defects as that while he lias plenty of servants,
and an abundance of this world's
goods that sho may indulge in extravagance^
and live sumptuously upou his bounty.
But to como back to my Silver Spring
tour, we travelled the first day 25 miles ; as
llie morning was cold, we did not start early.
We crossed the natural bridge?would not
have dreamed we were crossing a river, had
we not been told, by some ol" the party,
who were familiar with the country. There
was no perceptible elevation of land, and
no difference of vegetation. Tlio Santa
Fe, here, runs for several miles, subterrancouslv.
Tills rivi>r rlivi.lne A lo..l 1
j. v... .uv-j Aix^iiua uuu
Columbia Counties, in part. At uoon we
stopped at a beautiful spot, near a email
Btream, to refresh onr bodies with the deli
cacies, our kind friend, Mrs. Lites, had
thoughtfully provided us with. In the eve.
ning, wo passed near a deep cavern. We
alighted from our carriages?went and
looked down into its depths, while some of
us, not being satisfied with mere looking
down from the mouth of the cave, must
descend its ragged walls?roots affording
steps. We proceeded more than a hundred
feet below the level surface above, when it
became too damp; far down the mossy
oiuus, unppea unceasing drops of
water, and the air becatuu too m uch con.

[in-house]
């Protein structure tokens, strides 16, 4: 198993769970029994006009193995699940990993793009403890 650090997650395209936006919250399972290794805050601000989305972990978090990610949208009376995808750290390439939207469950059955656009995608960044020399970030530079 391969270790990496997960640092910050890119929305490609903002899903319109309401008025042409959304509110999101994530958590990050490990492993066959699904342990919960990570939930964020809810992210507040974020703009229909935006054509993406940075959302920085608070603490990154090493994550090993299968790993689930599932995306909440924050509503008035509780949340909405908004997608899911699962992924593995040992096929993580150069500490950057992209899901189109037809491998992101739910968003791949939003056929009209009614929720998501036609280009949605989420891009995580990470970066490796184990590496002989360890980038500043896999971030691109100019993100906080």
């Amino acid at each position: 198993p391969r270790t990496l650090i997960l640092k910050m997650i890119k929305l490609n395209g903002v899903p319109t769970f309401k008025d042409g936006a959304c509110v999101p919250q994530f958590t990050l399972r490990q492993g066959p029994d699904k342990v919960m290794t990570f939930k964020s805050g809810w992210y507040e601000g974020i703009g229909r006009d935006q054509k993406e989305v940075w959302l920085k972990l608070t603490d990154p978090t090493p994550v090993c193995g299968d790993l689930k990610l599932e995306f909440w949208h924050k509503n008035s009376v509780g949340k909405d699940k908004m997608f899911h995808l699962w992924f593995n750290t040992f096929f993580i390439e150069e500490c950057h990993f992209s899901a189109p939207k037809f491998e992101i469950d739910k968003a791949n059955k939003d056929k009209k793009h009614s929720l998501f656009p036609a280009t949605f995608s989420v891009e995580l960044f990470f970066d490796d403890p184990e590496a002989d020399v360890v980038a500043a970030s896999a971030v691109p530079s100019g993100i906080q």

dunsed. 'Twas with difficulty, we ascended
the steep acclivity, and were nearly ex*
hausted when we reached the level surface
above. We stopped that night at a Mr.
Ramsay's, and fared sumptuously, from
his well spread table.
Wednesday morning we passed through
Pnyn's prairie, which is ten miles long, and
three wide, over which the tall golden
grass wave?, as the light breezes sweep over
its smooth surface. Where wo entered this
lovely prairie, 'twas bordered by the most
beautiful of oak groves, as green as midsummer
woodlands. Each tree was formed
as u 11 uau been trimmed, by a caajful
hand, with no limbs, for five or six feet, bo
that you might walk beneath their happy
boughs, which lap and mingle into each
other, forming a grand web of net work.
On one side of the prairie, there was a skirt
of woods whose bright and varied *t.: cs
remind us or**arly autumn, and far off in
the distance a grove of leafless trees represented
stormy winter ; and though these
grand old oaks had been robbed of their
summer vesture, they aro still not devoid of
beauty as their huge dark limbs are gracefully
draped in the long grey moss which
is very common in this country, and which